Arts ballet review

Misa Kuranaga takes flight in spring premiere of Swan Lake

Another season, another performance of timeless Tchaikovsky ballet

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Ashley Ellis and Eris Nezha in Mikko Nissinen's Swan Lake.
Rosalie O'Connor

Boston Ballet

Boston Opera House

Running through May 26

Misa Kuranaga defies most conceptions of classical ballerinas. At 5-foot-1-inch, she looks diminutive on the stage of the Boston Ballet, but she packs everything into one small figure — as the star of Swan Lake, she’s expressive, elegant, and versatile.

Composed by Pyotr Ilyich Tchaikovsky, Swan Lake is one of the most universally recognized ballets. Prince Siegfried falls in love with the White Swan, Princess Odette, who has been cursed by the sorcerer Baron von Rothbart to be a swan forever, until a man pledges his love to her. Von Rothbart, however, tricks Siegfried into pledging himself to Rothbart’s daughter, the Black Swan Odile. There are many versions of the final act of Swan Lake — in Boston Ballet’s interpretation, the ending is tragic for both heros and villains.

Kuranaga is wonderful at capturing the frail, tormented, hauntingly beautiful White Swan in the second act, yet is able to quickly switch to the energetic, coquettish Black Swan for Act III. The most striking sequence in the ballet, which is known for being lengthy and technically challenging, is the 32 fouettes (whip turns) by Kuranaga in the third act, as the Black Swan.

Gonzalo Garcia, who is a principal dancer from New York City Ballet, co-starred alongside Misa Kuranaga as Prince Siegfried. He only had two performances with Kuranaga, on Friday and Saturday night, but the two were perfectly matched.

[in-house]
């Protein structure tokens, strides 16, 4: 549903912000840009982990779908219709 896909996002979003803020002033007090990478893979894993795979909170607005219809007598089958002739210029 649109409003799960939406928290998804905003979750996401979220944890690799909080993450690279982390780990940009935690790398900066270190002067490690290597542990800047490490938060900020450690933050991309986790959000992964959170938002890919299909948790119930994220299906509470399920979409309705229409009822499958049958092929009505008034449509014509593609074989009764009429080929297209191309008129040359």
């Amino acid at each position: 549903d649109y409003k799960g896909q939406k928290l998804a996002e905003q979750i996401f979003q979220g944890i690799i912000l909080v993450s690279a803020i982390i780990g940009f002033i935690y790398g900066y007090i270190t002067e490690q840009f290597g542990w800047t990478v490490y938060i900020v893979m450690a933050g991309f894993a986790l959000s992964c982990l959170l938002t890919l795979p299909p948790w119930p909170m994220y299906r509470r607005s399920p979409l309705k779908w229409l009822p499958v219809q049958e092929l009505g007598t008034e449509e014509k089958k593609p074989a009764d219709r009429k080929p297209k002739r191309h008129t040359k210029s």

Principal dancer Lasha Khozashvili towers above the rest of the cast as von Rothbart. His strength and athleticism seem to be at the bounds of human achievement, as he is able to propel his massive figure with feather-like ease.

Khozashvili displayed a stunning moment of professionalism at the beginning of the second act. As the curtain lifted, revealing the nighttime lake, and mist flooded toward the audience, Khozashvili bounded onto the stage, only to slip and fall badly. But his recovery was immaculate — in a split second, he was on his feet and flying around the stage in a difficult series of grand jetes. Audience members did not even have time to react to the error before he recovered. The determination and ability of Khozashvili is a testament to the Company and to professional dancers.

The all-Asian Pas de Trois was the most refreshing part of the first act. Junxiong Zhao, Seo Hye Han, Ji Young Chae, all young and rising dancers who have joined Boston Ballet within the last few years, were vivacious and energetic. Expect to see a lot more of them in the future.

Swan Lake runs through May 26.